In Tuesday’s ruling, ten ministers of the Supreme Court agreed to strike down two crucial paragraphs of the criminal code in the Mexican state of Coahuila: article 196, which imposes between one and three years of imprisonment for both a woman who seeks an abortion and the person who performs it, and article 198, which adds up to six years of suspension from medical practice for doctors or nurses involved in an abortion.
The ruling is understood as applicable to all laws of a similar nature, and is expected to result in their nullification in future cases.
It remains unclear if the court will eliminate the right of health care providers to opt out of providing abortions on conscience grounds, an issue that is also before the court.
Abortion as a “right”
The court’s president, Arturo Zaldívar, made it clear that he regarded the ruling as a vindication of the “right” of women to obtain abortions in the country.
“This is about a message we want to send. This is about the constitution,” said Zaldívar to the assembled ministers of the court.
Claiming that abortion is a “constitutional right, a fundamental right, a human right,” – an assertion that has been vigorously contested within the Mexican legal system for decades – Zaldivar concluded that the court could not permit it to be prosecuted as a crime.
He also decried the Coahuila law for “stigmatizing women and gestators,” language that appeared to analysts to be an explicit nod to gender ideologues who wish to include “men” among those who can be pregnant. At least one other minister of the court also used the word “gestator” (“gestante”) in reference to the ruling.
Although the ruling only directly pertains to certain statutes of the law code of the state of Coahuila, the principles it cites are regarded as applicable to all state laws penalizing abortion in the country.
Unless the ruling is reversed, analysts believe that it will lead to lawsuits that will overturn even the many constitutional amendments passed in recent years to protect the unborn, establishing abortion on demand throughout the country, at least during the first trimester of pregnancy. The effect will be to institute the equivalent of Mexico City’s abortion law, which has led to the deaths of hundreds of thousands of unborn children since its passage in 2006.
The court’s own press office appeared to confirm this interpretation of the ruling, stating that “because the vote reached a majority that exceeded eight (out of eleven ministers), the reasoning of the Court is binding on all of the judges in Mexico, federal and local.”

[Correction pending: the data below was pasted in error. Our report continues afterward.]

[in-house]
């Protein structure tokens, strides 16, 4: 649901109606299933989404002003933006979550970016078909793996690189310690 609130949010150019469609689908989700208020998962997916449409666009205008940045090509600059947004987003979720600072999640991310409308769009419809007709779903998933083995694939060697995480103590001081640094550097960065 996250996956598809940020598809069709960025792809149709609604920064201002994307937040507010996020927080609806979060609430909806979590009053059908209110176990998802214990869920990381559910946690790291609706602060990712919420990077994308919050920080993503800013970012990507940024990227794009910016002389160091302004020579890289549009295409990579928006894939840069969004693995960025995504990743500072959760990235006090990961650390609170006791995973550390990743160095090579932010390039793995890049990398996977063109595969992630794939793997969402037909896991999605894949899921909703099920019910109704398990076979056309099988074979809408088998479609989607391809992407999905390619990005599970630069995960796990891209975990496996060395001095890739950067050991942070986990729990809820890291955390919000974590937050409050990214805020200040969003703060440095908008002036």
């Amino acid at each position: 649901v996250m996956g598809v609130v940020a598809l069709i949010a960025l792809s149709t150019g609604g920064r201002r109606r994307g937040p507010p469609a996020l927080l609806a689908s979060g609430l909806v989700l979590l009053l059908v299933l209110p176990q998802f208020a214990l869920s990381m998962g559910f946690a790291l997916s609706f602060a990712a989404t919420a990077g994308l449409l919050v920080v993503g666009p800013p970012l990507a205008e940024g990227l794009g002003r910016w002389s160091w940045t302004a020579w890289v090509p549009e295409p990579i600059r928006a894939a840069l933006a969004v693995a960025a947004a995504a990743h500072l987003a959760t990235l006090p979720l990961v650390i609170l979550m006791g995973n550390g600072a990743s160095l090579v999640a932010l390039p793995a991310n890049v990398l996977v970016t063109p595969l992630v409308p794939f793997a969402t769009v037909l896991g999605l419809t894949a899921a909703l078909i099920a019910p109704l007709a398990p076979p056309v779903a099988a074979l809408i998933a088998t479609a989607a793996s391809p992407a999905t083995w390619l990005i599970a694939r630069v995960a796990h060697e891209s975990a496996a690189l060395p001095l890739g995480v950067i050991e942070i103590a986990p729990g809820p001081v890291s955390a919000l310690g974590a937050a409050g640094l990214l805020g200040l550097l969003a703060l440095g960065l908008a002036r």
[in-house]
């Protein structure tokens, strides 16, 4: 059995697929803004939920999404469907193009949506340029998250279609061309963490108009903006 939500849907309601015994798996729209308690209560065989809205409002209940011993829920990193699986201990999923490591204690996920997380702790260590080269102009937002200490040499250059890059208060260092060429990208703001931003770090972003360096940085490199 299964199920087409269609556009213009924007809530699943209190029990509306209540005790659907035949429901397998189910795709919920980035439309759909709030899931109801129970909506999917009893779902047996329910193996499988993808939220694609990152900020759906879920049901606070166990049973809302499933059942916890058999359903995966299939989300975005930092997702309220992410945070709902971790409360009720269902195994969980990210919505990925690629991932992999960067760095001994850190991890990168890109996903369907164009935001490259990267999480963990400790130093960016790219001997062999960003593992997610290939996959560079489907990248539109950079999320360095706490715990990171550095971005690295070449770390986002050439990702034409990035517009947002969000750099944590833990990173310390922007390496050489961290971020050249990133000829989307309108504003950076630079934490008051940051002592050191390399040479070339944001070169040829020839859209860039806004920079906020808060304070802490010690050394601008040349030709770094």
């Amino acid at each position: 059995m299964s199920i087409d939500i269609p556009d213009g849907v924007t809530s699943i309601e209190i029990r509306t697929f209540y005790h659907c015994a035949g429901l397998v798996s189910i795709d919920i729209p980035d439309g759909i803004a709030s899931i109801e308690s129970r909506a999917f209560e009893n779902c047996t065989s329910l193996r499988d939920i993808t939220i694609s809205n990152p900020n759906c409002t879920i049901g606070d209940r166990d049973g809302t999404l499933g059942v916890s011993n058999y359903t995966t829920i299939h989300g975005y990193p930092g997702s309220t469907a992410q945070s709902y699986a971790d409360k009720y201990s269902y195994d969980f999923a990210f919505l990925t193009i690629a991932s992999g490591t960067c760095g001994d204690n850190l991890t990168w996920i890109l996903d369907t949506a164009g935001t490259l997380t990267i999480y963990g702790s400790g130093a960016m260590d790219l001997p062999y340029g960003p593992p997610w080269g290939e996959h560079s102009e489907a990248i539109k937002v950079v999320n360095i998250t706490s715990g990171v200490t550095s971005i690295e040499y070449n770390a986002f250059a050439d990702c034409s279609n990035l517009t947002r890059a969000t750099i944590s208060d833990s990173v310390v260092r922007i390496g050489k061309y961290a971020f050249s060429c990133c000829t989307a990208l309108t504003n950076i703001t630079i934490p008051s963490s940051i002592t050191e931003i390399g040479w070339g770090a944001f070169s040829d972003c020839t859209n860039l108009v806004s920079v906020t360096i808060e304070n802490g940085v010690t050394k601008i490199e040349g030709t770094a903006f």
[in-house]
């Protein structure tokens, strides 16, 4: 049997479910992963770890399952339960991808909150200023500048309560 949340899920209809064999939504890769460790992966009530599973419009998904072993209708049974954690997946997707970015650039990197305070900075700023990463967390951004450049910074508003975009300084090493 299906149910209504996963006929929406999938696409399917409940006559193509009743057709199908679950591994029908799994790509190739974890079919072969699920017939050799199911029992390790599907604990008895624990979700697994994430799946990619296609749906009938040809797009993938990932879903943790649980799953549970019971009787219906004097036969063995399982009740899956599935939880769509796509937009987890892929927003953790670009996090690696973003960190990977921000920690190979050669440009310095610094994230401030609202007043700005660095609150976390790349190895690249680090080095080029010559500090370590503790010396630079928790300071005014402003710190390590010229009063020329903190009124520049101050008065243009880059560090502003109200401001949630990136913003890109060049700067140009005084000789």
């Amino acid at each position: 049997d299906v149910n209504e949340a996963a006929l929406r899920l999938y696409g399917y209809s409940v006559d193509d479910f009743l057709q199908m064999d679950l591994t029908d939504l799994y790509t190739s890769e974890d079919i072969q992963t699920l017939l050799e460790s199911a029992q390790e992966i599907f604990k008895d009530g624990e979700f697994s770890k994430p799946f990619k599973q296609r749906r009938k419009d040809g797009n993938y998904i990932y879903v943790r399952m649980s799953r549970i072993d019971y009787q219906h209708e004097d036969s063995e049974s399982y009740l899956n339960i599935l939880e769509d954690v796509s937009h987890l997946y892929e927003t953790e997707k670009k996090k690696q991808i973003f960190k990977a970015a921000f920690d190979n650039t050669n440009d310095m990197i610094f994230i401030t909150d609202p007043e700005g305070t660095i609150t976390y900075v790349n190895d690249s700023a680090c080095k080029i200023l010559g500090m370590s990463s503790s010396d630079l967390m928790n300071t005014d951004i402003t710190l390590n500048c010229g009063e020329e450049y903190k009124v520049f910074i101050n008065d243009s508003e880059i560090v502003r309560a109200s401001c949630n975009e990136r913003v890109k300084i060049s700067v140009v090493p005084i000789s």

“Beginning today, in resolving future cases, [judges] will have to consider unconstitutional those penal norms of federal entities that criminalize abortion in an absolute manner, such as those types of penalties that do not include the possibility of interrupting a pregnancy during a time period close to implantation, or norms that only allow abortion in cases in which there are excuses that absolve one of guilt, because in such cases the conduct is listed as a crime.”
Court’s views rejected by a majority of Mexicans
The ruling represents a trend in recent years of imposing anti-family and anti-life policies by way of the courts, after numerous failed attempts at the legislative level.
While a majority of Mexicans continue to express their opposition to such agendas, pressure by international organizations and their proxies within the country, as well as the recent ascendancy of the socialist MORENA party,
“Today Mexicans are in mourning,” stated the National Front for the Family, which noted in a press release that the ruling contradicts previous Supreme Court verdicts, as well as the Mexican Constitution itself.
“Today a blow was struck against constitutional amendments in favor of the right to life that have a sound juridical foundation, recognized at the national and international level,” stated the Front, adding that the right to life is protected by treaties, conventions, and national norms such as the Universal Declaration of Human Rights, the American Convention on Human Rights, the Convention on the Rights of Children, and the very Constitution of the United Mexican States.”
“In recent polls, two out of three Mexicans strongly support the right to life and with much common and human sense they recognize that the right to life must prevail over other rights, because it is the condition necessary for enjoying the others,” said Front president Rodrígo Iván Cortés, referring to a recent poll by the company “Data Room by Strategos,” which found that while 90% of Mexicans regard life as a “right,” only 30% regard abortion as such.